Add like
Add dislike
Add to saved papers

Preliminary results of a nonoperative approach to saphenofemoral junction thrombophlebitis.

PURPOSE: A prospective, nonrandomized study was conducted to evaluate the efficacy of a nonoperative approach of anticoagulation therapy to manage saphenofemoral junction thrombophlebitis (SFJT).

METHODS: Over a 2-year period between January 1993 and January 1995, 20 consecutive patients with SFJT were entered into the study. They were hospitalized and given a full course of heparin. Duplex ultrasonography was performed before admission, both to establish the diagnosis and to evaluate the deep venous system. Two to 4 days after admission a follow-up scan was obtained to assess resolution of SFJT and to reexamine the deep venous system. Patients with SFJT alone and resolution of SFJT by duplex scanning were maintained on warfarin (Coumadin) for 6 weeks. Those with SFJT and deep venous thrombosis (DVT) were maintained on Coumadin for 6 months. Incidence of concurrent DVT and its location were noted. The efficacy of anticoagulation therapy was evaluated by measuring SFJT resolution, recurrent episodes of SFJT, and occurrence of pulmonary embolism (PE).

RESULTS: There was a 40% incidence (eight of 20 patients) of concurrent DVT with SFJT. Of the eight patients, four had unilateral DVT, two had bilateral DVT, and two had development of DVT with anticoagulation. DVT was contiguous with SFJT in five patients and noncontiguous in three patients. Of 13 duplex scans obtained at 2 to 8 months follow-up, seven demonstrated partial resolution of SFJT, five had complete resolution, and one did not demonstrate resolution. There were no episodes of PE, no recurrences, and no complications of anticoagulation at maximum follow-up of 14 months.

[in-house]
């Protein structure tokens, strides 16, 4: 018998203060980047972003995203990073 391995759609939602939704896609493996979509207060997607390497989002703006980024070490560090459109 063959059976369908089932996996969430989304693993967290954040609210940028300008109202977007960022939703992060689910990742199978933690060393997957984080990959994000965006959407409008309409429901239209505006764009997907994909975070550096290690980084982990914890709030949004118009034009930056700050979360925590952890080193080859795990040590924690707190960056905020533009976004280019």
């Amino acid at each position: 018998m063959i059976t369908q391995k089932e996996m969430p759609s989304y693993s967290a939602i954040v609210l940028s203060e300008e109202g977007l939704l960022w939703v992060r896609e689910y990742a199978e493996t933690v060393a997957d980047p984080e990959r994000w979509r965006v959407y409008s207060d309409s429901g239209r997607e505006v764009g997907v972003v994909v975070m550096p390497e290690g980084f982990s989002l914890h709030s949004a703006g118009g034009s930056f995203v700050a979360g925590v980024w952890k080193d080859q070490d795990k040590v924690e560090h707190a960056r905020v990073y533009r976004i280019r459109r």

CONCLUSIONS: Anticoagulation therapy to manage SFJT was effective in achieving resolution, preventing recurrence and preventing PE within our follow-up period. There is a high incidence of DVT associated with SFJT that merits careful evaluation of the deep venous system during the course of management.

Full text links

We have located links that may give you full text access.
Can't access the paper?
Try logging in through your university/institutional subscription. For a smoother one-click institutional access experience, please use our mobile app.

Related Resources

For the best experience, use the Read mobile app

Mobile app image

Get seemless 1-tap access through your institution/university

For the best experience, use the Read mobile app

All material on this website is protected by copyright, Copyright © 1994-2024 by WebMD LLC.
This website also contains material copyrighted by 3rd parties.

By using this service, you agree to our terms of use and privacy policy.

Your Privacy Choices Toggle icon

You can now claim free CME credits for this literature searchClaim now

Get seemless 1-tap access through your institution/university

For the best experience, use the Read mobile app